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Tinyiko Mpho Mphago wa Mabasa also professionally known as Azah is a multi-instrumentalist, composer, producer, musical director cultural activist, educator and philanthropist from the South African Jazz capital Mamelodi in Pretoria. He is a brilliant, versatile and multitalented musician and is known as one of the finest South African percussionists of our generation – and for good reason.  Born onto a family of traditional healers, he began playing drums at the age of 8, and formed a decidedly passionate bond with drums and percussion as not only healing instruments but also as a way of artistic and spiritual expression.

Azah pursued musical training at the Musical Theatre of the Tshwane University of Technology and this gave him the traveling future he had dreamed of, seeing him perform across Europe and South America with Gregory Magoma’s Vuyani Dance Theatre productions Ketima and Beautiful Us.  He then joined Dr Philip Tabane’s famous band Molombo – a moment he cites as one of the proudest of his life.  He then formed Azah, the 8-piece band which continued to grow his musical diversity as a singer and composer by exploring and incorporating genres such as high life, soukous, jazz, Afro-soul, Afro beat and indigenous folk sounds into a world music offering.

His debut album Batswadi involves musicians from across the continent and brings to the fore common histories, cultures, struggles and spiritual traditions.  He went on to receive a SATMA Award for “Best African Jazz Album”.  Azah has lent his talents to some of the best-selling Afro pop albums, more notably Thandiswa Mazwai’s Ibokwe and Simphiwe Dana’s Kulture Noir.  He also continues to be booked out for musical and theatre shows across the country. Azah was headhunted as the Musical Director for one of the most important stories in the landscape of South Africa’s social narrative. Khwezi – Say My Name is a stage adaptation of The Remarkable story of Fezekile Ntsukela Kuzwayo, a book by Redi Tlapi. He composed beautiful, soul-stirring music that chronicled her journey of loss, pain, rejection, victory and emancipation which set the spiritual backdrop to this critically acclaimed, moving play which previewed at the South African State Theatre to packed audiences.

Cultural Activism – Azah has worked as a facilitator (workshops on different ascpects of Indigenous Knowledge Systems) and as researcher (African diasporic studies, Cultural anthropology and Kemetic Science) at the Theosopical Society. In 2010 he founded a multi-disciplinary socio-cultural movement called Capital Arts Revolution with the aim of fostering Pan African artistic unity.  The movement has attracted a multi-national membership of musicians, poets, writers, painters, visual artists, photographers etc. It was followed by Sechaba Sa Rantsho which creates outdoor programmes and camps which connect arts in nature and uses the environment as a reminder of identity and to hold space for exploring cultural issues. This inspired a collaboration with Maibuye, an international organisation through Michigan University comprising of members of the diaspora (mainly from USA, Kenya, Ethiopia and SA). Their aim was to create a cultural exchange of vocational studies.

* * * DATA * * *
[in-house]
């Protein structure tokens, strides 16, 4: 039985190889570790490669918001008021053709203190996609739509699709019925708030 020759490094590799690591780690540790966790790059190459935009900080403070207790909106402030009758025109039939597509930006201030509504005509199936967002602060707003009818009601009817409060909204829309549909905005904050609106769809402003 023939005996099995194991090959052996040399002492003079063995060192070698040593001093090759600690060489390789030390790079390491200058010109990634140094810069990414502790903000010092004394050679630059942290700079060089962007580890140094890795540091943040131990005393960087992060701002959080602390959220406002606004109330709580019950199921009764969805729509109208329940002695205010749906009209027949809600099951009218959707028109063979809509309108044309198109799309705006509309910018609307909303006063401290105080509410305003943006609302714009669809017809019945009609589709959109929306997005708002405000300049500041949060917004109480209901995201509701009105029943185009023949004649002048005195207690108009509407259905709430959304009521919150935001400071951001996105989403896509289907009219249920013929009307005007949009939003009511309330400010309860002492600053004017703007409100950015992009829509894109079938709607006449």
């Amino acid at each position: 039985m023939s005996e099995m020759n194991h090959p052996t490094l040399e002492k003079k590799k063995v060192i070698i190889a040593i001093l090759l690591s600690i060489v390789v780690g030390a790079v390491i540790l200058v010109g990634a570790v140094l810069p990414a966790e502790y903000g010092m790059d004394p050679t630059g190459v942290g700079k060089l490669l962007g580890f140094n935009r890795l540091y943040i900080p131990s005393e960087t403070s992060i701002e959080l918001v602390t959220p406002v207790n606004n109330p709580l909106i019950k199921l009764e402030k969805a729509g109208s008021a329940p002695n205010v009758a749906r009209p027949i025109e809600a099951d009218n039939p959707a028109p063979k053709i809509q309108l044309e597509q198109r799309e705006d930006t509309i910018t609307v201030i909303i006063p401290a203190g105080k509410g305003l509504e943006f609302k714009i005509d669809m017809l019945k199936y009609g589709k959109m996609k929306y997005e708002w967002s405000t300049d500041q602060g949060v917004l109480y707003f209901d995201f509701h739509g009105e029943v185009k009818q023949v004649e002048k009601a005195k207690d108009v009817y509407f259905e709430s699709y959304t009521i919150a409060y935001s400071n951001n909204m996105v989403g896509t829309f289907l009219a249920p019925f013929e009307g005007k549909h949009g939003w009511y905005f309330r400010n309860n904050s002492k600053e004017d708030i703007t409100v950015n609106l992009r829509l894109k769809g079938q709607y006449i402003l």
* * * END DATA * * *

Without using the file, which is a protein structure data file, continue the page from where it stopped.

Educator & Philanthropist– He is a part time lecturer at the University of Pretoria’s Drama department focusing on performance art and embodied work (body resonance and art as a ritual). Azah was a youth educator and mentor for YMCA, SOS homes and has managed the adolescent development programme at the Tshwane Leadership Foundation. One of his biggest achievements there was being responsible for opening the School of Creative Arts, a reformative music school which dealt with skills development, self-awareness, identity etc. through music and art. He has taught music and theatre therapy for a group of schools for the disabled in Europe (mainly in Sweden and Germany), using creative arts as a rehabilitation tool. Part of Azah’s philanthropy work is based on the philosophy of ‘Ithate’ (love thyself) where he visits elderly homes as a way of giving back an energy of love and appreciation to those who have raised communities and villages through musical performances and creative expression.